Why do we keep on wanting dairy and wheat/barley/rye even when again and again we have proved, to ourselves, these are damaging our health?

I used to say that my desire was largely driven by habits and social pressures as most people around me continue to consume these many times every day.

There is also the calming/relaxing effect from morphine like compounds from partially digested dairy and wheat.

After what happened over the 35 days I am thinking about one more ‘advantage’ of consuming wheat: It was only when I stopped both dairy and wheat consumption that my electro-sensitivity became so bad as to almost totally disable me. As soon as I consumed the contaminated chips and clearly labelled beer the tinnitus and crushing pain lessened, with my new obsession with protection from man-made Electro-Magnetic-Fields (EMF) subsiding.

It is like with physical pain when our attention is always drawn only to the greatest or most acute pain. I am wondering if others have noticed what I have. Already being free of all prescribed medications/drugs and then avoiding the morphine-like-compounds associated with dairy and gluten, my brain increasingly noticed the man-made radiation ‘soup’.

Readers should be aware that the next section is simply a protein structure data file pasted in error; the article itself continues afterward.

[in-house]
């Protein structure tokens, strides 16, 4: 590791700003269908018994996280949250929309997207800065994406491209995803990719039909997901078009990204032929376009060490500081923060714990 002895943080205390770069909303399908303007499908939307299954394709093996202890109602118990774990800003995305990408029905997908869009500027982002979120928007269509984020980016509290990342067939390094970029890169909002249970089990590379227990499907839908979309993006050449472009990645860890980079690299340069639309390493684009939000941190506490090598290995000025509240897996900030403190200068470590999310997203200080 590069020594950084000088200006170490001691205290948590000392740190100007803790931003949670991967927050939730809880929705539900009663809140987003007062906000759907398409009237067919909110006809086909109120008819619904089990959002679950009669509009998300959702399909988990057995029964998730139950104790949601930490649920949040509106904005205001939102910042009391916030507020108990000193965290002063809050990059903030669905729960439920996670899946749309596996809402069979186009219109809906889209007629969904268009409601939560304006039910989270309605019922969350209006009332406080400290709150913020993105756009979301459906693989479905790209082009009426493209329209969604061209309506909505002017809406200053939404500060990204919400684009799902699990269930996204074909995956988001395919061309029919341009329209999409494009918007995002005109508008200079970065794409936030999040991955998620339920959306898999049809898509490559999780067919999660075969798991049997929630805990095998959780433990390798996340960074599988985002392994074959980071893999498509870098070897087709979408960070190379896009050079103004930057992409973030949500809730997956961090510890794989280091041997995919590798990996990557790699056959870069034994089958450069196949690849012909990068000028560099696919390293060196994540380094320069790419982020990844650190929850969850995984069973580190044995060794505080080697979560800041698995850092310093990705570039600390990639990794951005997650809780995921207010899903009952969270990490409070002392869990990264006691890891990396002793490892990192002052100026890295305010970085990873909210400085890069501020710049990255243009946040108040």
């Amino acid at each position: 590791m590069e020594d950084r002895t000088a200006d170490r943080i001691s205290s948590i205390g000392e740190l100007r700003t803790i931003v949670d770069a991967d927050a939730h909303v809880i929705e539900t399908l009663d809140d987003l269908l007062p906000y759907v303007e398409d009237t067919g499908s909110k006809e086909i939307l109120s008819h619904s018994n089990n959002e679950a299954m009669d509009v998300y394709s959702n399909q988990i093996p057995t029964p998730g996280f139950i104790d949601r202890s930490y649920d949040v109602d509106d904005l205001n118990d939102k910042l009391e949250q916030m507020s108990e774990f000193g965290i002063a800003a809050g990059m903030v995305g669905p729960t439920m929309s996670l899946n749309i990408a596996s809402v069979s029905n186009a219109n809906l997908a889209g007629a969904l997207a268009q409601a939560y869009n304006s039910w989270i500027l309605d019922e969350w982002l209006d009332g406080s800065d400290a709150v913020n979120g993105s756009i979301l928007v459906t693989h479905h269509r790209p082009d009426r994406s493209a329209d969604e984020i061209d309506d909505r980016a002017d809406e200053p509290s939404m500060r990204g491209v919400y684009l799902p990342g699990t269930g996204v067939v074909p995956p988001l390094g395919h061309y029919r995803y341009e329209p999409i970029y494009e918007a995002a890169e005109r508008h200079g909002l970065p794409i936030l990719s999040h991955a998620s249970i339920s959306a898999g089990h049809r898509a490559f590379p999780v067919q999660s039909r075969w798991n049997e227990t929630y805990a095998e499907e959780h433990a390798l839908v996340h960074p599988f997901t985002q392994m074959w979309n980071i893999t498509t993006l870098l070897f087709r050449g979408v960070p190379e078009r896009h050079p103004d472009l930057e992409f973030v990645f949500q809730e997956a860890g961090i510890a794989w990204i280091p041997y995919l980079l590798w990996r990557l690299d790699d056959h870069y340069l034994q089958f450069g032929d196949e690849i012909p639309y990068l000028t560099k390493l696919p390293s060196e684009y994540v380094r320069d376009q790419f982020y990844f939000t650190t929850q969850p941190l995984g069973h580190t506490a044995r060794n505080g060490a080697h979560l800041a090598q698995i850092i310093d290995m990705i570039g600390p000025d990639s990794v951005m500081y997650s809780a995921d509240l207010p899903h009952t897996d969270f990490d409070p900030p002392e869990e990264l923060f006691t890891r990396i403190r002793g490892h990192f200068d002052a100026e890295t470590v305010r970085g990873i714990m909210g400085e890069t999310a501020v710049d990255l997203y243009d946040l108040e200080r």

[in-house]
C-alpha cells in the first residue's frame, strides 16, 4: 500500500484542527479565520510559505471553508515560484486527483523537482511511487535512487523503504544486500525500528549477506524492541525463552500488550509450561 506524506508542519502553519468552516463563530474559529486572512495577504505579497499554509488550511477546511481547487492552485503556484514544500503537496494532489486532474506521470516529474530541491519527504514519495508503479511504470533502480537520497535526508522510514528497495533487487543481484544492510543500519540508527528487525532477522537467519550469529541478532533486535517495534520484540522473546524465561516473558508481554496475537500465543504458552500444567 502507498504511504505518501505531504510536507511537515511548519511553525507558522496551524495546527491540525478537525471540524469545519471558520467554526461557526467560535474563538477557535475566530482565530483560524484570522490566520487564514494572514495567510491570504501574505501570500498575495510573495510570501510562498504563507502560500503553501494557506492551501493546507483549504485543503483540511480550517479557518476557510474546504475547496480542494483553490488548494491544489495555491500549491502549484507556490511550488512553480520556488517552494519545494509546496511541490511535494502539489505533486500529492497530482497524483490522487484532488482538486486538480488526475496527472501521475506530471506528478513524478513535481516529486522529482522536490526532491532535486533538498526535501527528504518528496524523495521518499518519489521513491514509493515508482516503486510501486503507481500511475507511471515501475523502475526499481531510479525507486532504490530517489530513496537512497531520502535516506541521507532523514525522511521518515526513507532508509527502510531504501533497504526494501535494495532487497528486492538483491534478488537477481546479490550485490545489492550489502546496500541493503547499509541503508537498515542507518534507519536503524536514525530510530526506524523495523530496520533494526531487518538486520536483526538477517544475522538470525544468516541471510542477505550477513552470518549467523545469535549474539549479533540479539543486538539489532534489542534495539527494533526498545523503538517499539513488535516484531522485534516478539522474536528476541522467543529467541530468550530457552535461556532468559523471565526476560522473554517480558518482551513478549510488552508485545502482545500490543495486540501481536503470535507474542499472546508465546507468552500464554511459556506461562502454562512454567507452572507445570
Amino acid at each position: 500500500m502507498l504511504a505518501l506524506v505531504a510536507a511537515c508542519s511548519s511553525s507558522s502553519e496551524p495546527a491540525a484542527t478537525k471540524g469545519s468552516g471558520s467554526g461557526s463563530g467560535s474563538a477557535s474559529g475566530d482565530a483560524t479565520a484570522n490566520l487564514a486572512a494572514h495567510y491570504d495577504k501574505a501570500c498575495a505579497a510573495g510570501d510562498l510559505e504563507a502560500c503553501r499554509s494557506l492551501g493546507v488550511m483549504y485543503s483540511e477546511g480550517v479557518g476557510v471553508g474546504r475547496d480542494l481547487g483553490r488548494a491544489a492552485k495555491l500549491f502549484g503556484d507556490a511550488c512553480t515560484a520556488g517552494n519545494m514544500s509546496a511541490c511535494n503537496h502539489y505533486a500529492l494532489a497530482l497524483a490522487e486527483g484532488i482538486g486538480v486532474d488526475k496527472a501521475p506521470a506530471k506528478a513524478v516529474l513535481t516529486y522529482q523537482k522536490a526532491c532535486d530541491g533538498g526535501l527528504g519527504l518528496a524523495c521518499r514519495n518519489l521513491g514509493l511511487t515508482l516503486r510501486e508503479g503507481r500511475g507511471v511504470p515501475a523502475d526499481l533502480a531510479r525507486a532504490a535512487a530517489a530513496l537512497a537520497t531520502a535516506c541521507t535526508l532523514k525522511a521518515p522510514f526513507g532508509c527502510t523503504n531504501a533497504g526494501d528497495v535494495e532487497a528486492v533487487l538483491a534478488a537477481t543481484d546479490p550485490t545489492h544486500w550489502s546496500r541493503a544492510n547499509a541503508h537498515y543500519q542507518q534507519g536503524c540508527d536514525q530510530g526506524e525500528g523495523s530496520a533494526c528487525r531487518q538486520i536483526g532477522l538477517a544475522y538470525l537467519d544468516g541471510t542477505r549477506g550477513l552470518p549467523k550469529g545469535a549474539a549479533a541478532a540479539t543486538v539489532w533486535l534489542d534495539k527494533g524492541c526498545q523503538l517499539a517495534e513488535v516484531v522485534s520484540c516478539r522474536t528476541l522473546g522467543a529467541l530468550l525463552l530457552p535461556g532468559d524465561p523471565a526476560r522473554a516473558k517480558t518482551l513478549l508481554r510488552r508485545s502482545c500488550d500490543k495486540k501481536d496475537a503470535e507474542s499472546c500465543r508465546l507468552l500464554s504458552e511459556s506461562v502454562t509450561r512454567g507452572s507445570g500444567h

This has left me with another question: How many bipolar diagnosis are linked in some way to exposure to EMF, WiFi and now perhaps ‘smart-meter’ radiation.

Thinking back to my own hospitalization in 1997, mobile (cell) phones were still a rarity in the UK. In the 5 days leading up my hospitalization I was away from home and had borrowed a mobile phone, which I used excessively, holding it pressed up against my ear. Prior to this I’d had very little contact with mobiles. I certainly am not claiming that mobile phones alone can cause severe mood disorders. I am suggesting mobiles and other sources of EMF may be contributors to many, if not all, modern psychiatric troubles.

What do you think?

I am going back to zero dairy and gluten. I am also admitting that the risks of gluten from beer are too high for me at this time.

I’ll close, as I did a month ago, by saying that the first step in recovery from almost anything would seem to be getting out of denial and accepting we may need to do something radically different. On Friday, I have called a group together to discuss the effects of EMF and what we can do to better understand its effects and how we may each need to respond to the increasing number of sources and the strength of these new sources, such as the role out ‘smart meters’.

 

If diagnosed as bipolar, how much might lowering unhealthy carbs while increasing healthy fats help? #LCHF #notjustbipolar

Does HCLF cause mood troubles? Does HFLC help to eliminate mood troubles?

A bit of a generalization here:

  • Countries that have been early adopters the Standard American Diet (often called the SAD diet) have far higher rates of mood disorder, including bipolar.
  • Countries that seem to have resisted the Standard American Diet or have been slow to adopt it have far lower rates of mood disorder, including bipolar.